But the group's most extreme backers are doubling down. A representative of the Koch Companies announced that, "Yes, we plan to continue our membership in and support of ALEC." That decision, along with indications from tobacco and drug companies that they will stick with ALEC for now, have the potential to keep the group going.

But ALEC will loose a good deal of infuence if major companies continue to respond to the call from groups such as ColorofChange to "stop supporting the American Legislative Exchange Council, an organization which has worked to disenfranchise African Americans, Latinos, students, the elderly, the disabled, and the poor."

That's vital to challenging the one-size-fits-all assault on lawmaking in the states. But just as the challenges to the corporate sponsors of ALEC are essential, so too are challenges to the legislators who maintain membership in the groups.

These legislators are not thinking for themselves. They are taking their cues from an inside-the-beltway, corporate-sponsored group that effectively demands that they dismiss the will of their constituents in favor of the demands of those corporations. It's a dangerous calculus for democracy. And it is time to start asking legislators why they are answering to multinational corporations rather than hometown voters.

The Maine's Majority movement
has asked legislators in that state to give up their American Legislative Exchange Council memberships, "Given what we now know about ALEC and its detrimental effect on Maine's public policy, there's no excuse for Maine legislators to continue their involvement in the organization," says Maine's Majority executive director Chris Korzen. "The fact that Coke, Pepsi and Kraft have left ALEC speaks volumes to how toxic the group has become. It's time for Maine's ALEC members to follow suit."

Maine Majority is naming and shaming Maine legislators who are allied with ALEC -- identifying "known ALEC members" and urging them to "terminate their ALEC memberships."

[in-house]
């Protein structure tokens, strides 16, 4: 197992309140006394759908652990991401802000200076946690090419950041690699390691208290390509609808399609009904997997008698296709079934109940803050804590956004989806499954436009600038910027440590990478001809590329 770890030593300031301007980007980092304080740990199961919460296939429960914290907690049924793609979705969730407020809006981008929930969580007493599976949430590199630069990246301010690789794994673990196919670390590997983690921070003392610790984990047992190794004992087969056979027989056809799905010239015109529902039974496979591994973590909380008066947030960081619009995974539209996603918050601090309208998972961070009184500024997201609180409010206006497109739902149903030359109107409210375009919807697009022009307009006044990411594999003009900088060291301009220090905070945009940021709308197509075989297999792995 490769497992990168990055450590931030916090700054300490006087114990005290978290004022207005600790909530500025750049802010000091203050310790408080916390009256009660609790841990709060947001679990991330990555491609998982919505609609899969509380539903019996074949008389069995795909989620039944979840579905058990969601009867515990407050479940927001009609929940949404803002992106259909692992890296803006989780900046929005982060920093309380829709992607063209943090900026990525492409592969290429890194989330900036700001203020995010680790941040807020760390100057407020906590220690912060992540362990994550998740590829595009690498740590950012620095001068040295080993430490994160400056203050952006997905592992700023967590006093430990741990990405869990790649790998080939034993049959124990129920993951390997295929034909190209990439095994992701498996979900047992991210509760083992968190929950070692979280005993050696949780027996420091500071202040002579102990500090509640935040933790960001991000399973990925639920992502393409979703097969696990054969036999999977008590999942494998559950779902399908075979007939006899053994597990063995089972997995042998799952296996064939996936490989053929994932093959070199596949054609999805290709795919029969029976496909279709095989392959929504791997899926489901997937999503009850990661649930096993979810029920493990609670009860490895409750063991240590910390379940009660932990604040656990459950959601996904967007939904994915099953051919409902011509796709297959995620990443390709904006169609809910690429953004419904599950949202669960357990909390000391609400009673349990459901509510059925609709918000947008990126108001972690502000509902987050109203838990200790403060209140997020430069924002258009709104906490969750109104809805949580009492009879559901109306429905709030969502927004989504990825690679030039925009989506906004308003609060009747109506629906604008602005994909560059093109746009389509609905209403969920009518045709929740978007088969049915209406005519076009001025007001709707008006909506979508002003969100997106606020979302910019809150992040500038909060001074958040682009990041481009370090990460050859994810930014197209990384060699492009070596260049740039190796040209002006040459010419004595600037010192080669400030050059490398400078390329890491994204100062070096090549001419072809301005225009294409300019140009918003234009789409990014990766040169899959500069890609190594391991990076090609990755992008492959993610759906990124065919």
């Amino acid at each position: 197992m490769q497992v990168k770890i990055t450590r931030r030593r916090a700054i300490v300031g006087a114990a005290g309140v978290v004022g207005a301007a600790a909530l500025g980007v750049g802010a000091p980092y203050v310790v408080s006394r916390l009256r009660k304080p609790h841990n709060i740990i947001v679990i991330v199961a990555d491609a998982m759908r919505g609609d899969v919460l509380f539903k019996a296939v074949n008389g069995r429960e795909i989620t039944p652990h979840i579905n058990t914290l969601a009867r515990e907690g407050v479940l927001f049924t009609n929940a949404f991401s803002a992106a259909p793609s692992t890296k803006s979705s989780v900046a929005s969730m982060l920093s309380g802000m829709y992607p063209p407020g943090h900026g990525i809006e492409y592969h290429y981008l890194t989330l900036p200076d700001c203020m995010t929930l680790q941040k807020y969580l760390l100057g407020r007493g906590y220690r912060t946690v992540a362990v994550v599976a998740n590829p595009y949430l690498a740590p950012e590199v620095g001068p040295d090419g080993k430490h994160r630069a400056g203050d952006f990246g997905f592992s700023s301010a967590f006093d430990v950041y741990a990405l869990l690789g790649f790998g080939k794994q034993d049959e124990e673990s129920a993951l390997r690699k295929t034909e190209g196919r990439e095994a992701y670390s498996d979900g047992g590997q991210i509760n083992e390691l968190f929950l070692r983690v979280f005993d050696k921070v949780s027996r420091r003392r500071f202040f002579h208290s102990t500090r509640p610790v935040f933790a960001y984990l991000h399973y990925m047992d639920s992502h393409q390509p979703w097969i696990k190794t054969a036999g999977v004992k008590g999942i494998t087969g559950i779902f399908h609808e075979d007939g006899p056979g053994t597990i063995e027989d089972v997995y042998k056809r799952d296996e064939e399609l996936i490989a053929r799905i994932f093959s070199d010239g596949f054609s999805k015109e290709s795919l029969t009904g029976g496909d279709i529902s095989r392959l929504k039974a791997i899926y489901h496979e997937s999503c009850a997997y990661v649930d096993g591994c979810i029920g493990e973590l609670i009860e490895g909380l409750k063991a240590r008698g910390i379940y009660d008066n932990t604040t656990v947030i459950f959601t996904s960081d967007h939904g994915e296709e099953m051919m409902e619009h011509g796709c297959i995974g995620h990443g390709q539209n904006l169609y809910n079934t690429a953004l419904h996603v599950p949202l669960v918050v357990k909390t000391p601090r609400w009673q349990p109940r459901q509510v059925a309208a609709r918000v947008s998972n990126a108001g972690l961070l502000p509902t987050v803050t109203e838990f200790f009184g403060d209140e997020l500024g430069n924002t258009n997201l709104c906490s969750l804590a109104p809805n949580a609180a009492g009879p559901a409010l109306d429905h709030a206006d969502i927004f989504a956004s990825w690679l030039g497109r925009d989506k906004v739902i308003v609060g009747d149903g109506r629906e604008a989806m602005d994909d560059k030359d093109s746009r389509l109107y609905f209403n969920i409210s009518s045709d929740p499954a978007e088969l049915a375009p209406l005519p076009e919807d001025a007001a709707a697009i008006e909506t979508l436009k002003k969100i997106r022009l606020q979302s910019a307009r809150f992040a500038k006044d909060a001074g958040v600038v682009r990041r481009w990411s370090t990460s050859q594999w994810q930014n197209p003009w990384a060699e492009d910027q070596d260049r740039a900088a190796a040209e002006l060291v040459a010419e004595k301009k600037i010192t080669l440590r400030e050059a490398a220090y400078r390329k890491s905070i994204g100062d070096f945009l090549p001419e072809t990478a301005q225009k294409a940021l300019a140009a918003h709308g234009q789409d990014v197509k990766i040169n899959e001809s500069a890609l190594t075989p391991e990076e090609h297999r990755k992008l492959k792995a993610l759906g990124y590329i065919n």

Activists in other states can be just as bold.

The ALEC Exposed project maintains a list of legislators who are allied with ALEC. Here's the link: http://www.sourcewatch.org/index.php?title=ALEC_Politicians.

Now that multinational corporations have begun to bow to grassroots pressure and agreed to end their affiliations with the American Legislative Exchange Council, it's time to demand that elected legislators Exit ALEC.

(Source:   The Nation)

Thursday, April 5, 2012

The Good Life


Photo: DBE
We don't know how much the average citizen would be willing to risk for the survival of the poor majorities. But by all indications, they are afraid of losing the good life.

"What's wrong with wanting a good life?" people may ask, taking it for granted as their manifest destiny. We have already hinted at the answer: the precipice of dehumanization. In our world, structurally speaking, "the good life" is only possible at the cost of a "bad life" and death for the poor.

No matter how we sugarcoat the language and the concept; no matter how necessary it is to support a culture of peace, dialogue and cooperation; no matter how we celebrate the rhetoric of solidarity among all peoples in world cultural forums...in objective reality the world is fundamentally antagonistic. Humanity truly is divided between oppressors and oppressed. And it will go on being that way as long as the good life of the affluent countries remains untouchable.

Wednesday, April 4, 2012

Forget the Money, Follow the Sacredness (How People Become Sheeple)

March 17, 2012, 6:15 pm

"Despite what you might have learned in Economics 101, people aren’t always selfish. In politics, they’re more often groupish.

When people feel that a group they value — be it racial, religious, regional or ideological — is under attack, they rally to its defense, even at some cost to themselves. We evolved to be tribal, and politics is a competition among coalitions of tribes.

The key to understanding tribal behavior is not money, it’s sacredness.

The great trick that humans developed at some point in the last few hundred thousand years is the ability to circle around a tree, rock, ancestor, flag, book or god, and then treat that thing as sacred.

People who worship the same idol can trust one another, work as a team and prevail over less cohesive groups. So if you want to understand politics, and especially our divisive culture wars, you must follow the sacredness."

Read the entire op-ed here.